A tribute to the people of a
Go, Goa, Goan!
By Menin Rodrigues
I truly had
this feeling of 'home away from home' (which of the two was real?)
during my recent 10 memorable days in Goa - the heavenly abode, an
inexplicable remnant of our forefathers' legacy. Volumes have been
written about Goa, what it used to be, what it is now and what it should
be...but for me it was simply, Goa, the beautiful!
Although the ten days flew away mainly on the dreamy white sands of
Colva beach, the wonderful time I spent with my family meant much more
than the breezy 24-hour stopover I had in 1982 when I went there as a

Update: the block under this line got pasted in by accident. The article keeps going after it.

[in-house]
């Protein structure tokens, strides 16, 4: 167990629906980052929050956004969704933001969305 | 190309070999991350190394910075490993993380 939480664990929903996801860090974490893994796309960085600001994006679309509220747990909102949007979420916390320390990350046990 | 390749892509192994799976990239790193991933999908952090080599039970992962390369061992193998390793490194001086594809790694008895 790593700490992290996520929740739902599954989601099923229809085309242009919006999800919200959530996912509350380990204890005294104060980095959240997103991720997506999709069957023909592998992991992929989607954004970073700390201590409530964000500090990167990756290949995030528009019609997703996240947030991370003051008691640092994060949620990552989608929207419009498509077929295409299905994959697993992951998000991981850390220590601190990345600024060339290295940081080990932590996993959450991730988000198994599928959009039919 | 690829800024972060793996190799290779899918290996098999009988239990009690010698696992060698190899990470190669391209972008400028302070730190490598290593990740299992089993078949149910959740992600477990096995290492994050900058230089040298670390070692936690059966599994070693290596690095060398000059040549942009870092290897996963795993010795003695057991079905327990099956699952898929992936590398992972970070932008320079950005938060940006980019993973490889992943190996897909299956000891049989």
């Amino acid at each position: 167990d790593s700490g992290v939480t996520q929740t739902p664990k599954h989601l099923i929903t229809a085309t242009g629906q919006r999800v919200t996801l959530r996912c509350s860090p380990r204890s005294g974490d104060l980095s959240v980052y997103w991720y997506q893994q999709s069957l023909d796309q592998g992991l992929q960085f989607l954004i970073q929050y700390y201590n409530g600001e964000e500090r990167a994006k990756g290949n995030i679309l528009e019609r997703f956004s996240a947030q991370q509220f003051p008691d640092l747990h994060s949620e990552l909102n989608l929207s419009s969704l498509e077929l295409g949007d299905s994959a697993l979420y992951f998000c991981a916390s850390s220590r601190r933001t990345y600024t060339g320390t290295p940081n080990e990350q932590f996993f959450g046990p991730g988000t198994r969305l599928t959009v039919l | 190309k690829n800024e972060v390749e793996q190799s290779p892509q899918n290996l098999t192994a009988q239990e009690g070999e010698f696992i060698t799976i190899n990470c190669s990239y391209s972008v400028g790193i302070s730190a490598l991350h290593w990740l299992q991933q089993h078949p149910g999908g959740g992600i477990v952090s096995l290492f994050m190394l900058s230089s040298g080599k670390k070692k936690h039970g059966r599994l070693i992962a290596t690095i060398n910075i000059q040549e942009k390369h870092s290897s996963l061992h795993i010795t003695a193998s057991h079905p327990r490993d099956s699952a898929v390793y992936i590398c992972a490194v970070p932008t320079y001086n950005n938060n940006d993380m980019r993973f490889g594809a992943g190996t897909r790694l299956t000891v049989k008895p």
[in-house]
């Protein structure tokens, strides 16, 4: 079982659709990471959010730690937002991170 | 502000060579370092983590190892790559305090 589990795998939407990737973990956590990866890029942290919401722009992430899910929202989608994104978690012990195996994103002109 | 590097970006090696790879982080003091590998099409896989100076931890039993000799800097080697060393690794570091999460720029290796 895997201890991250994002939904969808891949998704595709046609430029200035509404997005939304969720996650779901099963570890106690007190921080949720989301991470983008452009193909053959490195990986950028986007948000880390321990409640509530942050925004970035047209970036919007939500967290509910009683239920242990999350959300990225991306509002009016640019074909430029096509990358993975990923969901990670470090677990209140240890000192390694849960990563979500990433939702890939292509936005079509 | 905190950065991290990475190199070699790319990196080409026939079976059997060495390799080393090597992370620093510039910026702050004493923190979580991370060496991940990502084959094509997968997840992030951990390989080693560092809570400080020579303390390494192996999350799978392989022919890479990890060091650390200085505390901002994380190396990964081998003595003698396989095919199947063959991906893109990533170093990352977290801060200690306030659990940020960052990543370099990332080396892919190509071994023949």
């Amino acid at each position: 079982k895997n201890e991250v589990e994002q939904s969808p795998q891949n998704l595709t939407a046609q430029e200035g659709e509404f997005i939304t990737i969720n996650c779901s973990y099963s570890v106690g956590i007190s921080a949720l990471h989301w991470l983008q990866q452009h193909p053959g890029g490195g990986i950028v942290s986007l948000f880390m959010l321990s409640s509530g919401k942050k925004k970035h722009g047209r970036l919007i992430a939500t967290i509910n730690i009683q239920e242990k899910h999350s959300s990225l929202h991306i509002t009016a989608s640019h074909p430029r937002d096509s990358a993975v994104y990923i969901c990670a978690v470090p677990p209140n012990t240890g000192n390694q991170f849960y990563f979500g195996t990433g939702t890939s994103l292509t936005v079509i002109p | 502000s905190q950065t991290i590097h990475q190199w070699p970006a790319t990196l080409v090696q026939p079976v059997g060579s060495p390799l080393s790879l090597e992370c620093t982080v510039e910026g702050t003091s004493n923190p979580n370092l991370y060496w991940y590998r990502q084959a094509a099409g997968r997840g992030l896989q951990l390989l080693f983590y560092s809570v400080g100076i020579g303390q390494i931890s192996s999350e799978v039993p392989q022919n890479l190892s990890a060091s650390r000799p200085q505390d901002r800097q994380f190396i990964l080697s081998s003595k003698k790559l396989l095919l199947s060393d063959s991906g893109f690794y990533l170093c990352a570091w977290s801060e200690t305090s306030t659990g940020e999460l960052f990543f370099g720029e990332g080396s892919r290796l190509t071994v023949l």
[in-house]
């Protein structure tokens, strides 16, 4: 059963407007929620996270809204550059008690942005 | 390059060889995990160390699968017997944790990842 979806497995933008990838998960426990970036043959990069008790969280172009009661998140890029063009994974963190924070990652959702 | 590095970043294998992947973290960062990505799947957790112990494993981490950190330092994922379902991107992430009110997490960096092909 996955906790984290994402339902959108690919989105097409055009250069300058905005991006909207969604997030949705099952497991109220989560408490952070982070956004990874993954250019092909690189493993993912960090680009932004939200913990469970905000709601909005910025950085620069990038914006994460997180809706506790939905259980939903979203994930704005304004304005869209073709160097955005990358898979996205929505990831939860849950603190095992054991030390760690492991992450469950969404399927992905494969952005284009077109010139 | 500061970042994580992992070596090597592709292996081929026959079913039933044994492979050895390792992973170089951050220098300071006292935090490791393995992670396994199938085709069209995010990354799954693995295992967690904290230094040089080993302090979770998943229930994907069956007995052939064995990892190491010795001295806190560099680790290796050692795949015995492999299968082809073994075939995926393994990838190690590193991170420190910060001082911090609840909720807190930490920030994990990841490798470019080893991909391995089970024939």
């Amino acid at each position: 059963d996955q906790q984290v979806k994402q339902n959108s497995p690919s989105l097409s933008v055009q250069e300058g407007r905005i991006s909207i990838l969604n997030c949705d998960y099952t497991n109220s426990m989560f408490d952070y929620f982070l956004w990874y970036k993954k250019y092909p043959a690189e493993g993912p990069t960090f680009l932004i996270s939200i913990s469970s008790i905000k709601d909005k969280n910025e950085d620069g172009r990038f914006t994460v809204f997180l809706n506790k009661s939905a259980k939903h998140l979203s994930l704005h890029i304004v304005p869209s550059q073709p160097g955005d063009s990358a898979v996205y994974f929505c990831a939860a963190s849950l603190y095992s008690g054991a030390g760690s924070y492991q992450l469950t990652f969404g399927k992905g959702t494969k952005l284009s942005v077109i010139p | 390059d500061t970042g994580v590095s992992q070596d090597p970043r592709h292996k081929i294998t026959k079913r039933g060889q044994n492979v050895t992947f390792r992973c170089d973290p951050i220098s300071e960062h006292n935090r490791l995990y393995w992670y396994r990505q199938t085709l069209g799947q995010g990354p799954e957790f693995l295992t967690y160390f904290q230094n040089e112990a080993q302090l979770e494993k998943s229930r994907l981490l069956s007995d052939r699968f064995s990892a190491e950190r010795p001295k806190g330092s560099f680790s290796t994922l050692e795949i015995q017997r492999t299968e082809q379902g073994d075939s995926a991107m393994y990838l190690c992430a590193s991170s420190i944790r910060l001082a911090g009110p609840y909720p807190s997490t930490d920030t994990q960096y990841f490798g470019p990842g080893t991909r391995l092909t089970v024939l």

sports journalist with the Pakistan Hockey Team for the World Cup in
Bombay, now Mumbai.
The green shirts weaved their magic sticks like poetry on the lush green
turf of Wankaede Stadium and scored four times in the kangaroo pouch to
lift the glittering trophy. India cheered Pakistan like never before -
two nations, one people, and a common goal - an incredible feeling!
Fast forward twenty-seven years and I am in Goa again. Firstly, I must
pen down my impressions of Goa and her people as I experienced it
nonchalantly for the first time in my life. Coming from a place like
Pakistan where Goans once thrived but today are a forgotten community,
it was a sentimental sojourn.
Even in their purest traditions, the heart-warming hospitality of
relatives from an assortment of family homes - stretching from Colva &
Benaulim in Salcete to Candolim & Vagator in Bardez, and from Caranzalem
in Tiswadi to Palolem in Canacona - was so welcoming that we did
everything from gate-crashing weddings (with invitations) to driving